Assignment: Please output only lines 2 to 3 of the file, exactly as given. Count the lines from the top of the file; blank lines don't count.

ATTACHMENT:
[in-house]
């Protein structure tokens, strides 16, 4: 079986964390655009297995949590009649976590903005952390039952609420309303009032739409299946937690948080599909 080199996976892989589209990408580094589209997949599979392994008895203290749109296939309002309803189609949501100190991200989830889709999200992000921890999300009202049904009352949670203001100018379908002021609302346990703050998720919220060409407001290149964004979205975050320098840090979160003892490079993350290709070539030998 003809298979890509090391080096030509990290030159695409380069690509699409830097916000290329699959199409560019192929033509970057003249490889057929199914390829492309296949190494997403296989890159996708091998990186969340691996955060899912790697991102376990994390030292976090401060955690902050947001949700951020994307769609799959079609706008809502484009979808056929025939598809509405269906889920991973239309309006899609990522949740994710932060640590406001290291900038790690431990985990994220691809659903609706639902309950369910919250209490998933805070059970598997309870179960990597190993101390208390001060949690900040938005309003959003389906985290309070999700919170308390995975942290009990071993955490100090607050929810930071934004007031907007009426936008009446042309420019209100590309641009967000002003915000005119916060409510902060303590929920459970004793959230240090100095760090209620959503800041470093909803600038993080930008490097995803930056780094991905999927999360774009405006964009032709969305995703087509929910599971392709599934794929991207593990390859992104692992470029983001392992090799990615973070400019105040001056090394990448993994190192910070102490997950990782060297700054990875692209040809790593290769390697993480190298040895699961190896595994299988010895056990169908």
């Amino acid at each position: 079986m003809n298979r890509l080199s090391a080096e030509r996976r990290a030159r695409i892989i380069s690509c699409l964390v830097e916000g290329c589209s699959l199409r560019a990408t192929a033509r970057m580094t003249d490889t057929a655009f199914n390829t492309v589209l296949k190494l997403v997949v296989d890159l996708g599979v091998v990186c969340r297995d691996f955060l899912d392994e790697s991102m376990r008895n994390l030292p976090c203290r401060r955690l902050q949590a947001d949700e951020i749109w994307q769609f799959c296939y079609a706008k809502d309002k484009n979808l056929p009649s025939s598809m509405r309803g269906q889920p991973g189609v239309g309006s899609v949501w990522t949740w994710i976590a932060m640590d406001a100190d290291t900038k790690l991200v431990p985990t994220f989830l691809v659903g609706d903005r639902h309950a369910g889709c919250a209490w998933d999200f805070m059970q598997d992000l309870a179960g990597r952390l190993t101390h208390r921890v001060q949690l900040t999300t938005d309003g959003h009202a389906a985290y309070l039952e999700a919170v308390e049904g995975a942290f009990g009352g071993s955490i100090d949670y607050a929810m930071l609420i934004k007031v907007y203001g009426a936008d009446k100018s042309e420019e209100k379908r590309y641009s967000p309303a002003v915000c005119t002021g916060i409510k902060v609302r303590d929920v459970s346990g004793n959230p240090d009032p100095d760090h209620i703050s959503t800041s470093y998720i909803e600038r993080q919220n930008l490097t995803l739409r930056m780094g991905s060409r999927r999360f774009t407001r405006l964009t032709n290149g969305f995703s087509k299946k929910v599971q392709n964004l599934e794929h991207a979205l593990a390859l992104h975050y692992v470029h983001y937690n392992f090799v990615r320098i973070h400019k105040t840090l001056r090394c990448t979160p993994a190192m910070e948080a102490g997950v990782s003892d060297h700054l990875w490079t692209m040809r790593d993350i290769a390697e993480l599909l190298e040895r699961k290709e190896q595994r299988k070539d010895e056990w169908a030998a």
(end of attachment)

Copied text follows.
């Protein structure tokens, strides 16, 4: 079986964390655009297995949590009649976590903005952390039952609420309303009032739409299946937690948080599909 080199996976892989589209990408580094589209997949599979392994008895203290749109296939309002309803189609949501100190991200989830889709999200992000921890999300009202049904009352949670203001100018379908002021609302346990703050998720919220060409407001290149964004979205975050320098840090979160003892490079993350290709070539030998 003809298979890509090391080096030509990290030159695409380069690509699409830097916000290329699959199409560019192929033509970057003249490889057929199914390829492309296949190494997403296989890159996708091998990186969340691996955060899912790697991102376990994390030292976090401060955690902050947001949700951020994307769609799959079609706008809502484009979808056929025939598809509405269906889920991973239309309006899609990522949740994710932060640590406001290291900038790690431990985990994220691809659903609706639902309950369910919250209490998933805070059970598997309870179960990597190993101390208390001060949690900040938005309003959003389906985290309070999700919170308390995975942290009990071993955490100090607050929810930071934004007031907007009426936008009446042309420019209100590309641009967000002003915000005119916060409510902060303590929920459970004793959230240090100095760090209620959503800041470093909803600038993080930008490097995803930056780094991905999927999360774009405006964009032709969305995703087509929910599971392709599934794929991207593990390859992104692992470029983001392992090799990615973070400019105040001056090394990448993994190192910070102490997950990782060297700054990875692209040809790593290769390697993480190298040895699961190896595994299988010895056990169908």
């Amino acid at each position: 079986m003809n298979r890509l080199s090391a080096e030509r996976r990290a030159r695409i892989i380069s690509c699409l964390v830097e916000g290329c589209s699959l199409r560019a990408t192929a033509r970057m580094t003249d490889t057929a655009f199914n390829t492309v589209l296949k190494l997403v997949v296989d890159l996708g599979v091998v990186c969340r297995d691996f955060l899912d392994e790697s991102m376990r008895n994390l030292p976090c203290r401060r955690l902050q949590a947001d949700e951020i749109w994307q769609f799959c296939y079609a706008k809502d309002k484009n979808l056929p009649s025939s598809m509405r309803g269906q889920p991973g189609v239309g309006s899609v949501w990522t949740w994710i976590a932060m640590d406001a100190d290291t900038k790690l991200v431990p985990t994220f989830l691809v659903g609706d903005r639902h309950a369910g889709c919250a209490w998933d999200f805070m059970q598997d992000l309870a179960g990597r952390l190993t101390h208390r921890v001060q949690l900040t999300t938005d309003g959003h009202a389906a985290y309070l039952e999700a919170v308390e049904g995975a942290f009990g009352g071993s955490i100090d949670y607050a929810m930071l609420i934004k007031v907007y203001g009426a936008d009446k100018s042309e420019e209100k379908r590309y641009s967000p309303a002003v915000c005119t002021g916060i409510k902060v609302r303590d929920v459970s346990g004793n959230p240090d009032p100095d760090h209620i703050s959503t800041s470093y998720i909803e600038r993080q919220n930008l490097t995803l739409r930056m780094g991905s060409r999927r999360f774009t407001r405006l964009t032709n290149g969305f995703s087509k299946k929910v599971q392709n964004l599934e794929h991207a979205l593990a390859l992104h975050y692992v470029h983001y937690n392992f090799v990615r320098i973070h400019k105040t840090l001056r090394c990448t979160p993994a190192m910070e948080a102490g997950v990782s003892d060297h700054l990875w490079t692209m040809r790593d993350i290769a390697e993480l599909l190298e040895r699961k290709e190896q595994r299988k070539d010895e056990w169908a030998a």